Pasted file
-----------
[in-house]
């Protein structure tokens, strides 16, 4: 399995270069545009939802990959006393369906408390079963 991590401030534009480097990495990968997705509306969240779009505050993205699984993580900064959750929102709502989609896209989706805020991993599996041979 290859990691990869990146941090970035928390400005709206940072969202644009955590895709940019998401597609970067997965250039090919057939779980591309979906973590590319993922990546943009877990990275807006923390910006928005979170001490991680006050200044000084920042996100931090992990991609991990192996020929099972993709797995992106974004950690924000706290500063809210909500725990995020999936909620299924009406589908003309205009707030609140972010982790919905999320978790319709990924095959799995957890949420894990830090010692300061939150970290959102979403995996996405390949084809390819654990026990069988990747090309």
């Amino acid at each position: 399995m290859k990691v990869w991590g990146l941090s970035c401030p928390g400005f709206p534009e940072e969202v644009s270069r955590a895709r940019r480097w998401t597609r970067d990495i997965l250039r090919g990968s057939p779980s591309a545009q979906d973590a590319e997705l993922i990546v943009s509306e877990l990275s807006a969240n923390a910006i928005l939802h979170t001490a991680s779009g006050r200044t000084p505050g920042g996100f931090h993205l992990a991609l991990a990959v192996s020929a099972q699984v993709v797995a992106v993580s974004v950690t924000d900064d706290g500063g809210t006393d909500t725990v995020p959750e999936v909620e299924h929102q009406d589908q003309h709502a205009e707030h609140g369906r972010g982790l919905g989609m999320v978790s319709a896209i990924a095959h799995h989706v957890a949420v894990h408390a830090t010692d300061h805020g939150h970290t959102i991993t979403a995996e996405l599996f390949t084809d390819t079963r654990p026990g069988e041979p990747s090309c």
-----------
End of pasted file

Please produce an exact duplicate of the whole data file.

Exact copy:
[in-house]
């Protein structure tokens, strides 16, 4: 399995270069545009939802990959006393369906408390079963 991590401030534009480097990495990968997705509306969240779009505050993205699984993580900064959750929102709502989609896209989706805020991993599996041979 290859990691990869990146941090970035928390400005709206940072969202644009955590895709940019998401597609970067997965250039090919057939779980591309979906973590590319993922990546943009877990990275807006923390910006928005979170001490991680006050200044000084920042996100931090992990991609991990192996020929099972993709797995992106974004950690924000706290500063809210909500725990995020999936909620299924009406589908003309205009707030609140972010982790919905999320978790319709990924095959799995957890949420894990830090010692300061939150970290959102979403995996996405390949084809390819654990026990069988990747090309």
């Amino acid at each position: 399995m290859k990691v990869w991590g990146l941090s970035c401030p928390g400005f709206p534009e940072e969202v644009s270069r955590a895709r940019r480097w998401t597609r970067d990495i997965l250039r090919g990968s057939p779980s591309a545009q979906d973590a590319e997705l993922i990546v943009s509306e877990l990275s807006a969240n923390a910006i928005l939802h979170t001490a991680s779009g006050r200044t000084p505050g920042g996100f931090h993205l992990a991609l991990a990959v192996s020929a099972q699984v993709v797995a992106v993580s974004v950690t924000d900064d706290g500063g809210t006393d909500t725990v995020p959750e999936v909620e299924h929102q009406d589908q003309h709502a205009e707030h609140g369906r972010g982790l919905g989609m999320v978790s319709a896209i990924a095959h799995h989706v957890a949420v894990h408390a830090t010692d300061h805020g939150h970290t959102i991993t979403a995996e996405l599996f390949t084809d390819t079963r654990p026990g069988e041979p990747s090309c």